|Publication number||US5890922 A|
|Application number||US 08/918,809|
|Publication date||Apr 6, 1999|
|Filing date||Aug 26, 1997|
|Priority date||Sep 11, 1996|
|Also published as||WO1998011630A1|
|Publication number||08918809, 918809, US 5890922 A, US 5890922A, US-A-5890922, US5890922 A, US5890922A|
|Inventors||Randolph Lee Buchter, Kenneth Foster Folk, Darrell Lynn Wertz|
|Original Assignee||The Whitaker Corporation|
|Export Citation||BiBTeX, EndNote, RefMan|
|Patent Citations (13), Non-Patent Citations (1), Referenced by (24), Classifications (18), Legal Events (5)|
|External Links: USPTO, USPTO Assignment, Espacenet|
This application claims benefit of Provisional Appl. 60/030,543, filed Sep. 11, 1996.
This invention relates to electrical connectors and more particularly to connectors that can be sealed against moisture and dirt.
In many instances it is desirable to connect an electrical cable to a substrate, such as a circuit board, a panel, or a bulkhead or other structure that is exposed to environmental conditions of temperature, moisture and dirt. Additionally, the cable and connectors may need to withstand physical shock and vibration.
It is desirable, therefore, to have a rugged connector to meet the various physical requirements and, in addition, to be cost effective to manufacture.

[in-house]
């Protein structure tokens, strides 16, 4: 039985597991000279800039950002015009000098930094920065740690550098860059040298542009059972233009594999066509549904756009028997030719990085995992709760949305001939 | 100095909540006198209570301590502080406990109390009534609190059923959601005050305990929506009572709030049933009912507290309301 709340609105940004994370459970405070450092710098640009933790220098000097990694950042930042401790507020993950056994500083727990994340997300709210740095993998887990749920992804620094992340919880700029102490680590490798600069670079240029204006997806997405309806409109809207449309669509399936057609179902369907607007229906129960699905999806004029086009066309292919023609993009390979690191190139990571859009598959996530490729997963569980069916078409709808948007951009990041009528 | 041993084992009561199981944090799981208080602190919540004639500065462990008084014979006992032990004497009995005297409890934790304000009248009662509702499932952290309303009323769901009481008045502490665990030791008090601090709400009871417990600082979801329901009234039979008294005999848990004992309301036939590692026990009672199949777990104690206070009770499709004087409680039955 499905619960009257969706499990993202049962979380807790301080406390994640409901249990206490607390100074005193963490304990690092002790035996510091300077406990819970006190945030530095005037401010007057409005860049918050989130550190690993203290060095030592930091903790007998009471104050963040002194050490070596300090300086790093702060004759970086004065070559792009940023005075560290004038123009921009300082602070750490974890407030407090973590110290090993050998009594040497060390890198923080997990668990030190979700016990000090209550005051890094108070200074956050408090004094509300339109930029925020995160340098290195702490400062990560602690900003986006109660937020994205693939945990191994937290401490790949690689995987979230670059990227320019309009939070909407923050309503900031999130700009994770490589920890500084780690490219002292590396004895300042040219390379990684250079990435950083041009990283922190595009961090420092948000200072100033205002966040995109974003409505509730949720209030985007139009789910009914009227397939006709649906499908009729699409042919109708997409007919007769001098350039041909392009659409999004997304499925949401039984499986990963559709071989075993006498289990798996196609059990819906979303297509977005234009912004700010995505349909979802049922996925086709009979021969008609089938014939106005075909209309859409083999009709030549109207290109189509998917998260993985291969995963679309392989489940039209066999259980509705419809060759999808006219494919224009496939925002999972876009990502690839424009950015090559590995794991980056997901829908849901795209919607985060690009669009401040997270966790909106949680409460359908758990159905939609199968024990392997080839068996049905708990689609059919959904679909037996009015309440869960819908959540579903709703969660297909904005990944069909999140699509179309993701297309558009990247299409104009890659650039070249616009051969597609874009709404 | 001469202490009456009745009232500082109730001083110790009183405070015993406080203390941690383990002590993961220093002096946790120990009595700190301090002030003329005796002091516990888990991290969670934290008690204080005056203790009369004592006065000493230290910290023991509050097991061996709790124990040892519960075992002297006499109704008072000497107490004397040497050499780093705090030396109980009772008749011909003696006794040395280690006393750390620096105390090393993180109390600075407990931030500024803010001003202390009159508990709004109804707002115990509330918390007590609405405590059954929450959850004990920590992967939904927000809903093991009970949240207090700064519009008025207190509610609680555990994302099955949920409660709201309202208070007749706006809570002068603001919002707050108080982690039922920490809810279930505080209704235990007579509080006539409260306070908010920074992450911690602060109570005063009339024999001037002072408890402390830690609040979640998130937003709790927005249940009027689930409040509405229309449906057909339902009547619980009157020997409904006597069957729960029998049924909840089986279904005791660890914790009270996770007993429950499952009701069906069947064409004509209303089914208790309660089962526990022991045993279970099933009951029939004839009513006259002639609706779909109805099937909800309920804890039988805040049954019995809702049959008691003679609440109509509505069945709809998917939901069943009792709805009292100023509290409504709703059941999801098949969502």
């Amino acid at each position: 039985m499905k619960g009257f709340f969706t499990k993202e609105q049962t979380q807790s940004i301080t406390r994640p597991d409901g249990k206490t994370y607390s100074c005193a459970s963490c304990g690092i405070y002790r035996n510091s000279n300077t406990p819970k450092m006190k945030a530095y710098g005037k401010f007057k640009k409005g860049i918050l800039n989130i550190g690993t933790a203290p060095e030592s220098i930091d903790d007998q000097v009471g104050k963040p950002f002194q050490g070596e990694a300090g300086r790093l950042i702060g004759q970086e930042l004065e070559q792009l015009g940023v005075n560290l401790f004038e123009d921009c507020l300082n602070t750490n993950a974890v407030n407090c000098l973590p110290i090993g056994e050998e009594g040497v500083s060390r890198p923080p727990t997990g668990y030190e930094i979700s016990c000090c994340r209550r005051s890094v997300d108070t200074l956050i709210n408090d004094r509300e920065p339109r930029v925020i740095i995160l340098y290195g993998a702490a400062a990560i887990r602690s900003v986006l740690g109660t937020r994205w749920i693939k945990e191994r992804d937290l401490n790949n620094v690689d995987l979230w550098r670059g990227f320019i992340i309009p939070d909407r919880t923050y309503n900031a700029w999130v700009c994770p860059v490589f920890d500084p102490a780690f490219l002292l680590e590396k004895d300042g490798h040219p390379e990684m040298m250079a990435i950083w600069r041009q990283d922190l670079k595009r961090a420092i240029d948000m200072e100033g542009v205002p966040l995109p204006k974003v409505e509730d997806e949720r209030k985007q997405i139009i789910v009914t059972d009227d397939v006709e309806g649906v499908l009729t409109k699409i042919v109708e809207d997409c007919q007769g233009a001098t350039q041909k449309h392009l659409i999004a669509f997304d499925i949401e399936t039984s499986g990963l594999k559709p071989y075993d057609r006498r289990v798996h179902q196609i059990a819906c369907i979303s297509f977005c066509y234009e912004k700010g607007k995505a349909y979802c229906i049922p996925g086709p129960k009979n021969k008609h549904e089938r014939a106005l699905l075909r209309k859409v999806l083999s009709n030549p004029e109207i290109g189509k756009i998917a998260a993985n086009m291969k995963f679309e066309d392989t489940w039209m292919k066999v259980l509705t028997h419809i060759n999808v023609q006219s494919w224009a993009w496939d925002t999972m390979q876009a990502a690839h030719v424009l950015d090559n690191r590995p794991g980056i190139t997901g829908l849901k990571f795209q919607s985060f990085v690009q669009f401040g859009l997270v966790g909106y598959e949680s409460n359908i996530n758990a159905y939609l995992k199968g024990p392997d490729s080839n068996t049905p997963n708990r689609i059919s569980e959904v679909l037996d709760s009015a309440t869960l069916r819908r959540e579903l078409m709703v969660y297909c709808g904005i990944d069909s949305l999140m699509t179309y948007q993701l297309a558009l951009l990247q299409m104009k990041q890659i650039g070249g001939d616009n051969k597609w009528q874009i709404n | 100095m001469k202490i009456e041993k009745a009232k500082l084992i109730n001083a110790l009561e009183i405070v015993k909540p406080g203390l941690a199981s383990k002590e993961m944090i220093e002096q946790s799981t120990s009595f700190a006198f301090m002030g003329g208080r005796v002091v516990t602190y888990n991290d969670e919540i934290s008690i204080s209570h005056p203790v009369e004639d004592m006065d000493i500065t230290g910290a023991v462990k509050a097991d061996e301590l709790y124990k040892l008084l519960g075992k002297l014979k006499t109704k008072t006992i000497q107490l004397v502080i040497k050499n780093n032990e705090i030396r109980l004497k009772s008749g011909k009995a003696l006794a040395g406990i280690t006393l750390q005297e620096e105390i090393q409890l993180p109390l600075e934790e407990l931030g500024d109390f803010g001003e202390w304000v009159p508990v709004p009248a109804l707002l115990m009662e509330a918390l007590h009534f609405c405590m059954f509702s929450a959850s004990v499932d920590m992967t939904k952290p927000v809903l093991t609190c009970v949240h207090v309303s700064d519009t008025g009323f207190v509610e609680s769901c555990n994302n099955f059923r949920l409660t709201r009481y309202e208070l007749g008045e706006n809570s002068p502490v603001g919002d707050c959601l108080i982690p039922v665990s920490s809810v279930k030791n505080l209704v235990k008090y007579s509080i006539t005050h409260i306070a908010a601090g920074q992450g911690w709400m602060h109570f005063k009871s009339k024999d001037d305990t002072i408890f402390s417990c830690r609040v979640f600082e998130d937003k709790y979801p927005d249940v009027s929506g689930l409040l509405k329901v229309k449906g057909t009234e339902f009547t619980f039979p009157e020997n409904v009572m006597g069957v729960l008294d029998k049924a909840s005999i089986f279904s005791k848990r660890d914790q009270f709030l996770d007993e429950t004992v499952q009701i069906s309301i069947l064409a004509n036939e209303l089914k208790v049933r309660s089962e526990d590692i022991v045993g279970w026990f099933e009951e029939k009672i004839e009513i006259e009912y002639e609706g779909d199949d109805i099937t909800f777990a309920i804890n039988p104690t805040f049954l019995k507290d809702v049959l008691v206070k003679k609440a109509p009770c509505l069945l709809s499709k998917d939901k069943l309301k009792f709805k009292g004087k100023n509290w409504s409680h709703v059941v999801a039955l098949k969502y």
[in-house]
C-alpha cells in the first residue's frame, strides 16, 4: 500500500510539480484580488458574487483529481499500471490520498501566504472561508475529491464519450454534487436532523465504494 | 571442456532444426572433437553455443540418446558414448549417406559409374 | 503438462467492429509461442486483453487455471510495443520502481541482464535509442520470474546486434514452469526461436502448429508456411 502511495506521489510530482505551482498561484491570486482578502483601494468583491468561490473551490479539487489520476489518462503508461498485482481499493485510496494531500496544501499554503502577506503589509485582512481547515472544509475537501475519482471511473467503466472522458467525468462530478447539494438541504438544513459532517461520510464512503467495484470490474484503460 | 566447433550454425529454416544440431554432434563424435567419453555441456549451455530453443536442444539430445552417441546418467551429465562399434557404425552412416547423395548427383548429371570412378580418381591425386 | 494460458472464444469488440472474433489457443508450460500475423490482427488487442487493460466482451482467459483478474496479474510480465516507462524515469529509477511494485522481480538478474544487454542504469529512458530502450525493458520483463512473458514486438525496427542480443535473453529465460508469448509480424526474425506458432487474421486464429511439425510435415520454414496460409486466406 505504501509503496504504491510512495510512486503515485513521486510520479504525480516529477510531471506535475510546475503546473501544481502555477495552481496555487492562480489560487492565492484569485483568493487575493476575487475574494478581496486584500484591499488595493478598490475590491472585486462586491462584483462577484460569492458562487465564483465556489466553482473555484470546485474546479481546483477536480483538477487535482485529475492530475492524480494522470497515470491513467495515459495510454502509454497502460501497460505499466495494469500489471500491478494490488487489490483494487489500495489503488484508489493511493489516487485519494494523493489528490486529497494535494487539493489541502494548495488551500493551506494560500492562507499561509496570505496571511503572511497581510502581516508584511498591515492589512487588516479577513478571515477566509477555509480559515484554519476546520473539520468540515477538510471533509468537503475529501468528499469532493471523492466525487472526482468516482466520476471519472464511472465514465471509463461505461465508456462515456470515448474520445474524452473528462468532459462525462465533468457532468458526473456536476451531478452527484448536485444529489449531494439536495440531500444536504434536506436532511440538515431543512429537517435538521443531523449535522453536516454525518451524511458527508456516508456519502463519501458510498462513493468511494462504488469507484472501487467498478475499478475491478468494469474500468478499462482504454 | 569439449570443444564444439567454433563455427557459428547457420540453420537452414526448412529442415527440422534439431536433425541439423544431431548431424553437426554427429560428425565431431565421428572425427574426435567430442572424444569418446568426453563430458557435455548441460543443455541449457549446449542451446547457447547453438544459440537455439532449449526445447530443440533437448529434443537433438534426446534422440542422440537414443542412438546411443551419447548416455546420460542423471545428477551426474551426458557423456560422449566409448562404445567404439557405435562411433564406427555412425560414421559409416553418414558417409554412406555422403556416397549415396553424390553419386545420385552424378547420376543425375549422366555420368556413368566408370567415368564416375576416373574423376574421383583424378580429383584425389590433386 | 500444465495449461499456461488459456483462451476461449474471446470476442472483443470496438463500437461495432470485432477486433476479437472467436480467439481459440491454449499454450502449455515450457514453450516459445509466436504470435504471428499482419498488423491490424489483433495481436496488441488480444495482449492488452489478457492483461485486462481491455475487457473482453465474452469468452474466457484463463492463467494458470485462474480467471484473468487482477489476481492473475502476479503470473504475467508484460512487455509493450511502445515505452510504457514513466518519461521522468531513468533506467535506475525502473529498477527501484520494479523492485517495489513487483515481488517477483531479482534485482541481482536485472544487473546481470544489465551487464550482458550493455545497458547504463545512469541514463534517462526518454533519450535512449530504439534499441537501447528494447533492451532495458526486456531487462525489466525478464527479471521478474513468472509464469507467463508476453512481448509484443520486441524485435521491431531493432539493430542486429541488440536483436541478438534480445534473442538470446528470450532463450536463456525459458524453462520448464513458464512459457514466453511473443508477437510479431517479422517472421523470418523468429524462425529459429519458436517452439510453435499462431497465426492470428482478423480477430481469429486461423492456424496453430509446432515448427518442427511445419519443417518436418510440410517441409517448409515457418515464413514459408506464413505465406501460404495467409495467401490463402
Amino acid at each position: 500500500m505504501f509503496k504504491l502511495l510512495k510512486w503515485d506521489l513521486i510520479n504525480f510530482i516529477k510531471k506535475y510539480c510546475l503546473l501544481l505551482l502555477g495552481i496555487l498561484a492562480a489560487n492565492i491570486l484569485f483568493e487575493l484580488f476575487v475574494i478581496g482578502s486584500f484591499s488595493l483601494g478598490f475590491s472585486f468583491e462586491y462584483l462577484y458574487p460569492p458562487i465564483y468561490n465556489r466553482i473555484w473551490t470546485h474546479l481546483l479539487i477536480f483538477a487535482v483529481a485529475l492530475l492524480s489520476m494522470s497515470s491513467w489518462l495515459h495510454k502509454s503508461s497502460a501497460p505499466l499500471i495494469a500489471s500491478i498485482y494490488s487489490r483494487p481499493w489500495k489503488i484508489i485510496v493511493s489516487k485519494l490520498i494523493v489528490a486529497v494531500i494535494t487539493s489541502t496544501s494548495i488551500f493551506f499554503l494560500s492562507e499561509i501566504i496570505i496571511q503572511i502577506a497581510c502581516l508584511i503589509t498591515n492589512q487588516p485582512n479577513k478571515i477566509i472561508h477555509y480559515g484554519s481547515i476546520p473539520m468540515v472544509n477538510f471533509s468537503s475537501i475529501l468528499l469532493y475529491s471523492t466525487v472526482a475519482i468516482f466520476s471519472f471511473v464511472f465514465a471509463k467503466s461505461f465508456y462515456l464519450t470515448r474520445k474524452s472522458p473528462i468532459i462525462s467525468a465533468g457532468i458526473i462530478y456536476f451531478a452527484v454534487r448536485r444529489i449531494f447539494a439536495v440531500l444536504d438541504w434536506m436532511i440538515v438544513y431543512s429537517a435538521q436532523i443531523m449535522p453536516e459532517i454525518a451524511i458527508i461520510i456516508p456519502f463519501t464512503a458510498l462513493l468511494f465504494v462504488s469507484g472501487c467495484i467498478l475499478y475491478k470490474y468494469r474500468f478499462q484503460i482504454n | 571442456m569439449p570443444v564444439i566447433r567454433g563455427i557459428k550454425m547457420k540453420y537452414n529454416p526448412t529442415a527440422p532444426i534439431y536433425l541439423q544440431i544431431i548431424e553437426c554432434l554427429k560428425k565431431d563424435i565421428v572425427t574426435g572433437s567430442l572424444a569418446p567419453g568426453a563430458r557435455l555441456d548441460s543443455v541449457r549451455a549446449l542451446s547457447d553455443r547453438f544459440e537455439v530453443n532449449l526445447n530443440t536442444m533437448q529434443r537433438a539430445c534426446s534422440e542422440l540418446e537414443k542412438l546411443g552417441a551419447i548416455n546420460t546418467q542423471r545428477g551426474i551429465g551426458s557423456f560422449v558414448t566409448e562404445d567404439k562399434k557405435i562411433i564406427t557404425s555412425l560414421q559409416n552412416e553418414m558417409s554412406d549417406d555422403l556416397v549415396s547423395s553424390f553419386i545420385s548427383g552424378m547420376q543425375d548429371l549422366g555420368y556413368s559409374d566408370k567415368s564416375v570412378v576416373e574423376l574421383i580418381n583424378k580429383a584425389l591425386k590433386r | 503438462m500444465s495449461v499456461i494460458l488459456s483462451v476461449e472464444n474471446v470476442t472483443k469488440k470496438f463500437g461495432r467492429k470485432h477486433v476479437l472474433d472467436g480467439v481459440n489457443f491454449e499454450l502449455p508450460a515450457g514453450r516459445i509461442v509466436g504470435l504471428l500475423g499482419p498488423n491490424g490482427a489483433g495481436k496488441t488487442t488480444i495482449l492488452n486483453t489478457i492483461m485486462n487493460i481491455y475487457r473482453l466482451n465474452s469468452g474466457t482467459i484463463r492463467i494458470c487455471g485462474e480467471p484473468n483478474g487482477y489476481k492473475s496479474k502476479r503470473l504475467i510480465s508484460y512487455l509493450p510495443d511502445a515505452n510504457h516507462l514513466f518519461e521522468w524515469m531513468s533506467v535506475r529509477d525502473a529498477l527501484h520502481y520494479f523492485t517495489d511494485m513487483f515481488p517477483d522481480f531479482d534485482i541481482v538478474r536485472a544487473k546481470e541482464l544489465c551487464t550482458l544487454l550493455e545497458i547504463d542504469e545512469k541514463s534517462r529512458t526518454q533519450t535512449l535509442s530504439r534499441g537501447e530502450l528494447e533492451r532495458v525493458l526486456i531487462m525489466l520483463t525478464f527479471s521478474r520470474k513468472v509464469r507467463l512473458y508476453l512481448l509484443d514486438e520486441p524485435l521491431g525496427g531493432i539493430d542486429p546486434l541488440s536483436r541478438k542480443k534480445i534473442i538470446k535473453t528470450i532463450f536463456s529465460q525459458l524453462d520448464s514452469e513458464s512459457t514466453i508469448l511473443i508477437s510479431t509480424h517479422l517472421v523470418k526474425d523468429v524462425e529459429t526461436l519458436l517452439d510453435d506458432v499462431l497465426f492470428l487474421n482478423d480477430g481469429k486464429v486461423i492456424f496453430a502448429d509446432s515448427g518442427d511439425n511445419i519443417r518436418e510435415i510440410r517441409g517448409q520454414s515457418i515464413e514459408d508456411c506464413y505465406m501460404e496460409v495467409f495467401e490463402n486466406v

The present invention is directed to an electrical connector having a dielectric housing with a mating face and a pair of contacts disposed in the housing. Each of the contacts has a contact section exposed at the mating face for electrically engaging complementary contacts of another connector upon mating. A first contact is associated with a first side of the housing, which defines a forwardly extending shroud spaced from and circumscribing a first contact section at least about adjacent peripheral portions of the mating face. The second contact of the pair is associated with a second side of the housing, which defines a forwardly extending silo closely surrounding the second contact section. The second contact section is complementary to the first contact section and the silo is complementary to the shroud. The connector mating face is, therefore, hermaphroditic and is complementary to a mating face of a like connector thus enabling axially oriented mating therewith. In one embodiment the connector may be mounted to a substrate, such as a bulkhead using a seal between the connector and the bulkhead. Alternatively, the connector may be mounted in a mechanical apparatus having an electrically powered system. The connector may also be terminated to a cable and in the preferred arrangement the cable connector further includes a second housing for receiving the connector subassembly therein. The second housing is made of resilient material and extends forwardly at the mating face of the second connector such that when the first and second connectors are mated to one another the outer housing of the cable connector forms a seal around the mating face of the hermaphroditic connectors thus sealing the connector against environmental contamination and also seals against the bulkhead. To protect the mating interface against vibration and/or accidental separation an additional bracket may be disposed over the cable connector to act as a strain relief for the cable as well as to secure the mating connector to the bulkhead or apparatus.